The prices for LGs new web-connected HDTVs can be found between 1,599 and 1,999 online. This puts the added features well within range of comparable HD-panels.

Toshiba Streaming Into The Mix

LG isn’t the only TV manufacturer making HDTV connect directly to the web. Toshiba is another major player working on the feature with its Regza line. When Toshiba Web-enabled TVs launch later this year they’ll provide even more web-content features including news, sports scores, stock tickers and your local weather forecasts.

The web-features built directly into HDTVs this year are far cry from a true web experience offered from many popular set-top-boxes - but they’re off to a good start. Parks Associates has determined that 2.5 million North American households are interested in web-enabled HDTV, provided it’s priced nor more than $100 higher than a regular HDTV.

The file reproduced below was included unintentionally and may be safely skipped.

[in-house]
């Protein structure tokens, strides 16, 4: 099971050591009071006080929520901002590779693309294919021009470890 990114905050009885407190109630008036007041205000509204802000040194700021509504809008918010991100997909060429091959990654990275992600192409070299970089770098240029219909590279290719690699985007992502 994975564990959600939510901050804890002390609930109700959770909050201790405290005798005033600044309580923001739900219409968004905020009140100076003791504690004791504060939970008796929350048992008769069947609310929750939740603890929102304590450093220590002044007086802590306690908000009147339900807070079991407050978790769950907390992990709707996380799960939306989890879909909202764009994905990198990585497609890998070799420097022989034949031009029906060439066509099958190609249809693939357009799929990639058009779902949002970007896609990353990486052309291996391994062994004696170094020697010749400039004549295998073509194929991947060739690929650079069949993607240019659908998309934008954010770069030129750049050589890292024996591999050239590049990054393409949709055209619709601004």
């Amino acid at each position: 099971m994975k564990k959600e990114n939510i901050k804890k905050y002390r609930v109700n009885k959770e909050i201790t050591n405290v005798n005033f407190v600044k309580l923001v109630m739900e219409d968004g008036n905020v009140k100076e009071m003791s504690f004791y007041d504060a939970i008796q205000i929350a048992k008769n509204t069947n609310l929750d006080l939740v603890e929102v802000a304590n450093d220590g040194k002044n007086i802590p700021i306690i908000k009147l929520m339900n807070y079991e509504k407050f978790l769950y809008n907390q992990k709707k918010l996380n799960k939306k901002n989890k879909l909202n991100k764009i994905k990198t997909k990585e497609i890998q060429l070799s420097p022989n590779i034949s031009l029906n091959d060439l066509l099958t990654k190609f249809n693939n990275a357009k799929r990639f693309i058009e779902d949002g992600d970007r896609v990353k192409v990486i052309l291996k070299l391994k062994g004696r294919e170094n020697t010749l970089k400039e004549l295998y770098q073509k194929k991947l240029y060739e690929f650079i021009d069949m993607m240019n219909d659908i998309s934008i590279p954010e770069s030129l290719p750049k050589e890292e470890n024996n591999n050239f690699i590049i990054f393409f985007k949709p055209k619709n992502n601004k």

This is probably why the number of web-connected features will evolve into streaming TV at a trickle. Manufacturers are liable to stay cost-conscious as they build new connected-features into HDTV. But LG scoring Netflix is definitely a winner! The marriage of a big-screen HDTV and movies is combination made in couch potato heaven. No need to buy an extra box that’ll occupy more connections not to mention more shelf-space.

Robust set-top-boxes will probably continue to provide a superior web-experience for some time. Home Theater companions like Xbox 360, PS3, Roku and TiVo have become essentials for the wired household - and why not? Household networks are on the rise according to the research of the Yankee Group.